The Phoenix Theatre is a West End theatre in the London Borough of Camden, located on Charing Cross Road (at the corner with Flitcroft Street). The entrance is in Phoenix Street.
The theatre was designed by Sir Giles Gilbert Scott, Bertie Crewe and Cecil Masey and is Grade II listed. It has a restrained neoclassical exterior, but an interior designed in an Italianate style by director and designer Theodore Komisarjevsky. It opened on 24 September 1930 with the première of Private Lives by Noel Coward, who also appeared in the play, with Adrienne Allen, Gertrude Lawrence and a then young Laurence Olivier. Coward returned to the theatre with Tonight at 8:30 in 1936 and Quadrille in 1952. On 16 December 1969, the long association with Coward was celebrated with a midnight matinee in honour of his 70th birthday, and the foyer bar was renamed the Noel Coward Bar.
The Phoenix has had a number of successful plays including John Gielgud's Love for Love during the Second World War. Harlequinade and The Browning Version, two plays by Terence Rattigan, opened on 8 September 1948 at the theatre.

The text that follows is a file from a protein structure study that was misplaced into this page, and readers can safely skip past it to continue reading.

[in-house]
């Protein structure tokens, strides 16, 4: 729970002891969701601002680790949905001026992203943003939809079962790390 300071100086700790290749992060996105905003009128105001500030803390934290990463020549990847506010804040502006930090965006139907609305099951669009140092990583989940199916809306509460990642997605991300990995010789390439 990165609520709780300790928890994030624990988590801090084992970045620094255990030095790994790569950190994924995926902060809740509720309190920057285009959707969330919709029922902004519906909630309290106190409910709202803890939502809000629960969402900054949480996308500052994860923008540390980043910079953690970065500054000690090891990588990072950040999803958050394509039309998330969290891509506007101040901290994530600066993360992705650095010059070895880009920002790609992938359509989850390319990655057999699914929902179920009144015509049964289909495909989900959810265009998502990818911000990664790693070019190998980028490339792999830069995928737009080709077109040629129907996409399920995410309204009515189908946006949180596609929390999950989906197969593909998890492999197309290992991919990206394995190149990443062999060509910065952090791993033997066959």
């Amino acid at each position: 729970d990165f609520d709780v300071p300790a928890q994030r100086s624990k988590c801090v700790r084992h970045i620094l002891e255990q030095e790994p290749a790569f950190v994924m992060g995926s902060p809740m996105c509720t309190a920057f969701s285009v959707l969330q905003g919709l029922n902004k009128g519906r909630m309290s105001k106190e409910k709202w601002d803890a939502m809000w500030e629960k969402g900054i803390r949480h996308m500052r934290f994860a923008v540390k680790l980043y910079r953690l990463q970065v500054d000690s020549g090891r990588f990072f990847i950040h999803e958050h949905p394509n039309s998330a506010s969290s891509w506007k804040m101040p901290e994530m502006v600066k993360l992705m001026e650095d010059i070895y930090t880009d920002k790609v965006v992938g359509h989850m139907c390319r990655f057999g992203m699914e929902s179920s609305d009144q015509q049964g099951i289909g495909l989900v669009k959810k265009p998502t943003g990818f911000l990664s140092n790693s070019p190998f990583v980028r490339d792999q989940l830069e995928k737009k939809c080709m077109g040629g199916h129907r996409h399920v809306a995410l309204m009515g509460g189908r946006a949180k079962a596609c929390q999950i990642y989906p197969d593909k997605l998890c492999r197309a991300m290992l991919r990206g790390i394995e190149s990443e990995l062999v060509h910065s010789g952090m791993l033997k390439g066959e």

In the mid 1950s, Paul Scofield and Peter Brook appeared at the theatre. In 1968, a musical version of Chaucer's The Canterbury Tales opened and ran for around two thousand performances. Night and Day, a 1978 play by Tom Stoppard, ran for two years.
The theatre hosted many musicals in the 1980s and 1990s, including The Biograph Girl with Sheila White, The Baker's Wife by Stephen Schwartz, directed by Trevor Nunn, and Into the Woods by Stephen Sondheim, starring Julia McKenzie. There were also a number of plays by William Shakespeare.
The current production is Blood Brothers, a 1982 Willy Russell musical. This transferred from The Albery Theatre in 1991, and is now the longest running production at the theatre.
The theatre is owned by the Ambassador Theatre Group.